The genetic effect? Again FrankN:

    More plausible, however, is a sizeable SHG element picked up in the SW Baltic Sea area, from where the Tiefstich expansion originated (and from where we unfortunately don’t have any aDNA, neither Erteboelle nor TRB, so far).
    The Sorsum sample additionally suggests a sizeable WHG/SHG component in the TRB Tiefstichkeramik sphere that isn’t fully represented by the Gökhem samples, and most likely represents Swifterband-Erteboelle adstrate. In summary, TRB-Tiefstichkeramik may represent the fusion of both of the EEF streams (Mediterranean/Cardial, and Danubian/LBK, including their differing HG substrate), with North European post-Kongemose HG traditions.
    And indeed mom shows a Baltic/Scandic HG pattern that is congruent with the Swedish (that other Ertebolle/ Funnelbeaker hotspot and derivate of the Tiefstich expansion ):





    Any thoughts or plots about this are very welcome Capitalis!
    Last edited by Finn; 04-16-2019 at 09:37 AM.

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    "sample": "Custom:AGUser_firemonkey",
    "fit": 4.3501,
    "Yamnaya_Samara": 48.6,
    "Germany_MN": 43,
    "Narva_Estonia": 8.4,


    "sample": "Custom:AGUser_firemonkey",
    "fit": 2.6766,
    "Yamnaya_Samara": 60,
    "Germany_MN": 38.2,
    "Narva_Estonia": 1.8,





    "sample": "Custom:AGUser_firemonkey",
    "fit": 4.4742,
    "Yamnaya_Samara": 52.2,
    "Germany_MN": 42.4,
    "WHG": 5.4,


    "sample": "Custom:AGUser_firemonkey",
    "fit": 2.6715,
    "Yamnaya_Samara": 60.6,
    "Germany_MN": 38.6,
    "WHG": 0.8,





    "sample": "Custom:AGUser_firemonkey",
    "fit": 4.4743,
    "Yamnaya_Samara": 49.4,
    "Germany_MN": 43.4,
    "Sweden_Motala_HG": 7.2,


    "sample": "Custom:AGUser_firemonkey",
    "fit": 2.6333,
    "Yamnaya_Samara": 60.6,
    "Germany_MN": 39.4,
    "Sweden_Motala_HG": 0,
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    Quote Originally Posted by alan View Post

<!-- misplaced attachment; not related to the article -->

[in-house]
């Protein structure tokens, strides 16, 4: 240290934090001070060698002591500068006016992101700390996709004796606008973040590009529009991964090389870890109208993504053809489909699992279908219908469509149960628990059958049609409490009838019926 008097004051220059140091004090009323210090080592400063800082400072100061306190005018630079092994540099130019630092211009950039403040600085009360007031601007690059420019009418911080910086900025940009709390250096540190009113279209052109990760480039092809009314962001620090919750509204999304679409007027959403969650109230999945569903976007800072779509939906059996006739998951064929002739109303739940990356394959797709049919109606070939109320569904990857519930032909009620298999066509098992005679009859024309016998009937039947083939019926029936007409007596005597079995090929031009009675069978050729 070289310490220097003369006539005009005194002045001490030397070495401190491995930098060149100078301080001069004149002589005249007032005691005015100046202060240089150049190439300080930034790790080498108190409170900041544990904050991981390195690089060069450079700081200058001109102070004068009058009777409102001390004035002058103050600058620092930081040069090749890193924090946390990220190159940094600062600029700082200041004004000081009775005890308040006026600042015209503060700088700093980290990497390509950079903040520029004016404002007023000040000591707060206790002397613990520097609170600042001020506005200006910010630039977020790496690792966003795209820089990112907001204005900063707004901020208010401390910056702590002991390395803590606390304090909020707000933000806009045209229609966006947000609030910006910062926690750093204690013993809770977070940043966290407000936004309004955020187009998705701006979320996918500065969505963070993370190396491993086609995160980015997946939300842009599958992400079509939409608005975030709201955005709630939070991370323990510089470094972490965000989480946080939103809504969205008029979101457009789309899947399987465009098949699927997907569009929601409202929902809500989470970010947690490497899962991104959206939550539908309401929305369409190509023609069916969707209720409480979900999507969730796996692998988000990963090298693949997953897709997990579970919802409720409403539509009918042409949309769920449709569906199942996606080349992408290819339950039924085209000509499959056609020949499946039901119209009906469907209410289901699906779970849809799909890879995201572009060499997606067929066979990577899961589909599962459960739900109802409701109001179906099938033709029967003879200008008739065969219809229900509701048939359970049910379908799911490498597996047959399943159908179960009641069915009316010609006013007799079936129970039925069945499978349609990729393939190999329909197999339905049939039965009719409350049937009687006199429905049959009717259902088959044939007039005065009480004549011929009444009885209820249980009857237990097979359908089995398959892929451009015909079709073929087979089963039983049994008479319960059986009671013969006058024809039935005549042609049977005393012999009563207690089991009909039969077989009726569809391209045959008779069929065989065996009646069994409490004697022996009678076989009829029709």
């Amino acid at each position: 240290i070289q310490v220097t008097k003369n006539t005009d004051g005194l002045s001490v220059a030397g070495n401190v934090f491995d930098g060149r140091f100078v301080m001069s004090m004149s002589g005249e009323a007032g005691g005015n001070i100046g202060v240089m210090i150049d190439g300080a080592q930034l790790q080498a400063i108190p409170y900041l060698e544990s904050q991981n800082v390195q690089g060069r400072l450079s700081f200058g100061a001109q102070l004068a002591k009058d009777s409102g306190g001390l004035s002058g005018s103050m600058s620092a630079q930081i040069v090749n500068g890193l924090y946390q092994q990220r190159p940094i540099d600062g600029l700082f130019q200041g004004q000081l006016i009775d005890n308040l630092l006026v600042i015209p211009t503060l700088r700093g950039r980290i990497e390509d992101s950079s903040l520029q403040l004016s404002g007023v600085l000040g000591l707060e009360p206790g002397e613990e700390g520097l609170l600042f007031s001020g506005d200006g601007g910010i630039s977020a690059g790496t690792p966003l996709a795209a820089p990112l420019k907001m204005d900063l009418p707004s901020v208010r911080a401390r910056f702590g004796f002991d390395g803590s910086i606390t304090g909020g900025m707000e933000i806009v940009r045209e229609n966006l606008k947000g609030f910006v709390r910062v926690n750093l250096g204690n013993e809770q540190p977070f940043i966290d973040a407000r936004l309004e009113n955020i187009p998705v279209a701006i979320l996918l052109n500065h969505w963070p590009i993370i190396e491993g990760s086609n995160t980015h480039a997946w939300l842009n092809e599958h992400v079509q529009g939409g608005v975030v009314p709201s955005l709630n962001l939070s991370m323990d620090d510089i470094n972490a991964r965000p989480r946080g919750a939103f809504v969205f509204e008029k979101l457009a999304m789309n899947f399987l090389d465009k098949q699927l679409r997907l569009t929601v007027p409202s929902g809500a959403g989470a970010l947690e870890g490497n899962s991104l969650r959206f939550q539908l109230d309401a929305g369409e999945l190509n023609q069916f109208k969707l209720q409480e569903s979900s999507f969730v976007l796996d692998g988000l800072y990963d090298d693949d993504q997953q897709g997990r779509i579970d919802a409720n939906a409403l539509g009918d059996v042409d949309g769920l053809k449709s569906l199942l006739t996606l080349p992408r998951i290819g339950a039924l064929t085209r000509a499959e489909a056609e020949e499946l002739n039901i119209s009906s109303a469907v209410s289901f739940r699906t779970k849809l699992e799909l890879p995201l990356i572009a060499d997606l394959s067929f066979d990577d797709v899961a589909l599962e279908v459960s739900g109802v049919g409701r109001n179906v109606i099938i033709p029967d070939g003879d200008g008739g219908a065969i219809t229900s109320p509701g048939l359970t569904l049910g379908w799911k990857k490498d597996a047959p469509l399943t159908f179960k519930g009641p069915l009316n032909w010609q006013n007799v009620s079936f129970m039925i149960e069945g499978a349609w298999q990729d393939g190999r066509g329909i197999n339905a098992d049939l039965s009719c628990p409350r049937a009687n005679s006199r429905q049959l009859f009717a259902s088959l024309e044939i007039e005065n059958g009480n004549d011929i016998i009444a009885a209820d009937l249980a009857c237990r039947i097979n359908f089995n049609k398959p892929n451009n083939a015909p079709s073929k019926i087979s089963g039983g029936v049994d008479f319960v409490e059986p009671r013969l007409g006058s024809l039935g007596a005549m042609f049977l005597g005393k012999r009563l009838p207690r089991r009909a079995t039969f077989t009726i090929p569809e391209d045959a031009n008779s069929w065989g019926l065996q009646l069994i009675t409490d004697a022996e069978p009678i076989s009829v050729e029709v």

I think archaeology suggests two separate but not very chronogically apart inputs into Ireland. The first beaker group c. 2400BC probably came from northern France via southern England and they were involved both in the mining at Ross Island, manufactue of axes etc, transportation and acting as middlemen for its distribution in Britain and the continental part of the English channel. As bronze appeared c. 2200BC, the Ross Island mine became obsolete after a few centuries. The 2nd group who still used beaker as domestic ware but buried with food vessels probably came from Scotland/extreme north of England c. 2200/2100BC. However, we know from burials around Stonehenge that the southern group was L21 rich and we also know the same for food vessels because of Rathlin. I actually suspect the impact of the 2nd group may have been greater. The Rathlin food vessel burial was very northern. I think the earlier beaker group may have been a little less so but its hard to say as the L21 Boscome bowman fragment was v high steppe too.
    Thanks. I'm just doing my best with the samples available because this interests me and I don't always agree with the interpretations at the Eurogenes blog, so I try to think through it for myself.

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    I wasn't suggesting NW Europeans were that heavily impacted by Blätterhöhle (if at all); it only needs a touch of Blätterhöhle for Finn's family to have higher WHG, as Blätterhöhle were ~50-50 WHG-ANF.

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    Quote Originally Posted by Finn
    Any thoughts or plots about this are very welcome Capitalis!
    No thoughts as this is way outside my reading of ancient DNA papers, but here's a plot which I'll leave you to interpret. If you want other samples added I'll make another plot.

    Attachment 29834

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    Quote Originally Posted by Finn View Post
    I wish I could make such graphics, insightful thanks!

    I want to add (agree my preoccupation of the last week) that subregional differences can have an effect too....My both parents have kind of stocky ancestry from different subregions of the North Dutch area. With nation building and (social) mobility this is less and less the case. But ok.